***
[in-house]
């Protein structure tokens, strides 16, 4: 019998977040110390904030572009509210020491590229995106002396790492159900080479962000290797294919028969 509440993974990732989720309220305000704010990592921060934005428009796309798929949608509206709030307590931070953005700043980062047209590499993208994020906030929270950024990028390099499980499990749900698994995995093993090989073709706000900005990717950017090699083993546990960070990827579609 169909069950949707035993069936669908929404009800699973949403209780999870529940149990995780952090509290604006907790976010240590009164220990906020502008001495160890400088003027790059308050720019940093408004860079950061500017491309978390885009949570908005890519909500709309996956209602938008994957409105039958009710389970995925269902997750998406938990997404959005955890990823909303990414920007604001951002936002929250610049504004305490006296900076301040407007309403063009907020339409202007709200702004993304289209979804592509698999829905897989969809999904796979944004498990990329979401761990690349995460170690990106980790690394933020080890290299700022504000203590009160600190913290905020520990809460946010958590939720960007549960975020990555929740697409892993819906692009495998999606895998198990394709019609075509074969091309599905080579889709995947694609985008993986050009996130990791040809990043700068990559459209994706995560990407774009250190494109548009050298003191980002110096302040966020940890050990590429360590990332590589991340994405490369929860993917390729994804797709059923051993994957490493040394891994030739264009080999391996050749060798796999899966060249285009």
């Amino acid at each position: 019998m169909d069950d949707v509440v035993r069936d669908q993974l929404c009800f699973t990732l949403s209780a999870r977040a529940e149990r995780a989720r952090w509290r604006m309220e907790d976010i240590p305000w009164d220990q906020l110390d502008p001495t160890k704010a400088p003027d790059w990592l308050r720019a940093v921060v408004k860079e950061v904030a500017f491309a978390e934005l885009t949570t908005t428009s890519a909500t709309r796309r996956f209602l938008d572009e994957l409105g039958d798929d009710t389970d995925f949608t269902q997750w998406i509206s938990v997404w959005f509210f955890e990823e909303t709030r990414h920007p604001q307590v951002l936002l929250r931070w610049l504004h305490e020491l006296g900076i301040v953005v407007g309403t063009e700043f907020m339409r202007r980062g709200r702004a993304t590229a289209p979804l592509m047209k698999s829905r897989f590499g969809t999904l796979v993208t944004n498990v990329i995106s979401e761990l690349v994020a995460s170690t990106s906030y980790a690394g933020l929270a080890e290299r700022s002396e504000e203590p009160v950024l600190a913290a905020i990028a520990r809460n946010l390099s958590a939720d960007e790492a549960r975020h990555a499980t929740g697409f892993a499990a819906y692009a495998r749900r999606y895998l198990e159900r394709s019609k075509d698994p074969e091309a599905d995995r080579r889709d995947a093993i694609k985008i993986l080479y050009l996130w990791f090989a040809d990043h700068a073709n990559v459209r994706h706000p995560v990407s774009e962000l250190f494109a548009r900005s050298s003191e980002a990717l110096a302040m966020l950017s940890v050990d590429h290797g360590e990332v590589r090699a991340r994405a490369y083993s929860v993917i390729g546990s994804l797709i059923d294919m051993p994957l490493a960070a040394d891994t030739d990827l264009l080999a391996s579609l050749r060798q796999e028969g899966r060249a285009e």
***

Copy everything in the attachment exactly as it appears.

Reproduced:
[in-house]
């Protein structure tokens, strides 16, 4: 019998977040110390904030572009509210020491590229995106002396790492159900080479962000290797294919028969 509440993974990732989720309220305000704010990592921060934005428009796309798929949608509206709030307590931070953005700043980062047209590499993208994020906030929270950024990028390099499980499990749900698994995995093993090989073709706000900005990717950017090699083993546990960070990827579609 169909069950949707035993069936669908929404009800699973949403209780999870529940149990995780952090509290604006907790976010240590009164220990906020502008001495160890400088003027790059308050720019940093408004860079950061500017491309978390885009949570908005890519909500709309996956209602938008994957409105039958009710389970995925269902997750998406938990997404959005955890990823909303990414920007604001951002936002929250610049504004305490006296900076301040407007309403063009907020339409202007709200702004993304289209979804592509698999829905897989969809999904796979944004498990990329979401761990690349995460170690990106980790690394933020080890290299700022504000203590009160600190913290905020520990809460946010958590939720960007549960975020990555929740697409892993819906692009495998999606895998198990394709019609075509074969091309599905080579889709995947694609985008993986050009996130990791040809990043700068990559459209994706995560990407774009250190494109548009050298003191980002110096302040966020940890050990590429360590990332590589991340994405490369929860993917390729994804797709059923051993994957490493040394891994030739264009080999391996050749060798796999899966060249285009």
């Amino acid at each position: 019998m169909d069950d949707v509440v035993r069936d669908q993974l929404c009800f699973t990732l949403s209780a999870r977040a529940e149990r995780a989720r952090w509290r604006m309220e907790d976010i240590p305000w009164d220990q906020l110390d502008p001495t160890k704010a400088p003027d790059w990592l308050r720019a940093v921060v408004k860079e950061v904030a500017f491309a978390e934005l885009t949570t908005t428009s890519a909500t709309r796309r996956f209602l938008d572009e994957l409105g039958d798929d009710t389970d995925f949608t269902q997750w998406i509206s938990v997404w959005f509210f955890e990823e909303t709030r990414h920007p604001q307590v951002l936002l929250r931070w610049l504004h305490e020491l006296g900076i301040v953005v407007g309403t063009e700043f907020m339409r202007r980062g709200r702004a993304t590229a289209p979804l592509m047209k698999s829905r897989f590499g969809t999904l796979v993208t944004n498990v990329i995106s979401e761990l690349v994020a995460s170690t990106s906030y980790a690394g933020l929270a080890e290299r700022s002396e504000e203590p009160v950024l600190a913290a905020i990028a520990r809460n946010l390099s958590a939720d960007e790492a549960r975020h990555a499980t929740g697409f892993a499990a819906y692009a495998r749900r999606y895998l198990e159900r394709s019609k075509d698994p074969e091309a599905d995995r080579r889709d995947a093993i694609k985008i993986l080479y050009l996130w990791f090989a040809d990043h700068a073709n990559v459209r994706h706000p995560v990407s774009e962000l250190f494109a548009r900005s050298s003191e980002a990717l110096a302040m966020l950017s940890v050990d590429h290797g360590e990332v590589r090699a991340r994405a490369y083993s929860v993917i390729g546990s994804l797709i059923d294919m051993p994957l490493a960070a040394d891994t030739d990827l264009l080999a391996s579609l050749r060798q796999e028969g899966r060249a285009e």